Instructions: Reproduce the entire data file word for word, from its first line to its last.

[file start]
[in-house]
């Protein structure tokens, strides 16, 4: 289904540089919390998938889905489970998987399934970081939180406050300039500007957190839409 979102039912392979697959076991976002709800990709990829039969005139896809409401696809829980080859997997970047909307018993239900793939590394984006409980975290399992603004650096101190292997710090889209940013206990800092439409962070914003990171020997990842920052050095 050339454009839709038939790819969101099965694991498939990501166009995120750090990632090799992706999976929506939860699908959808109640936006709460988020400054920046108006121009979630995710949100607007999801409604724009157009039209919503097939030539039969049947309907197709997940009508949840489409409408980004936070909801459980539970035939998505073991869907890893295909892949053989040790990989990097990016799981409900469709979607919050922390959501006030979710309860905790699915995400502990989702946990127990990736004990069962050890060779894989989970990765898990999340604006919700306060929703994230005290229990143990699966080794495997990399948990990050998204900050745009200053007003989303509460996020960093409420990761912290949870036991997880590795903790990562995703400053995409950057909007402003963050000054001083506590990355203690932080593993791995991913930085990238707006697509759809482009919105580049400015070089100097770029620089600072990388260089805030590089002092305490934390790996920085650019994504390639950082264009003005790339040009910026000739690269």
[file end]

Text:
[in-house]
């Protein structure tokens, strides 16, 4: 289904540089919390998938889905489970998987399934970081939180406050300039500007957190839409 979102039912392979697959076991976002709800990709990829039969005139896809409401696809829980080859997997970047909307018993239900793939590394984006409980975290399992603004650096101190292997710090889209940013206990800092439409962070914003990171020997990842920052050095 050339454009839709038939790819969101099965694991498939990501166009995120750090990632090799992706999976929506939860699908959808109640936006709460988020400054920046108006121009979630995710949100607007999801409604724009157009039209919503097939030539039969049947309907197709997940009508949840489409409408980004936070909801459980539970035939998505073991869907890893295909892949053989040790990989990097990016799981409900469709979607919050922390959501006030979710309860905790699915995400502990989702946990127990990736004990069962050890060779894989989970990765898990999340604006919700306060929703994230005290229990143990699966080794495997990399948990990050998204900050745009200053007003989303509460996020960093409420990761912290949870036991997880590795903790990562995703400053995409950057909007402003963050000054001083506590990355203690932080593993791995991913930085990238707006697509759809482009919105580049400015070089100097770029620089600072990388260089805030590089002092305490934390790996920085650019994504390639950082264009003005790339040009910026000739690269």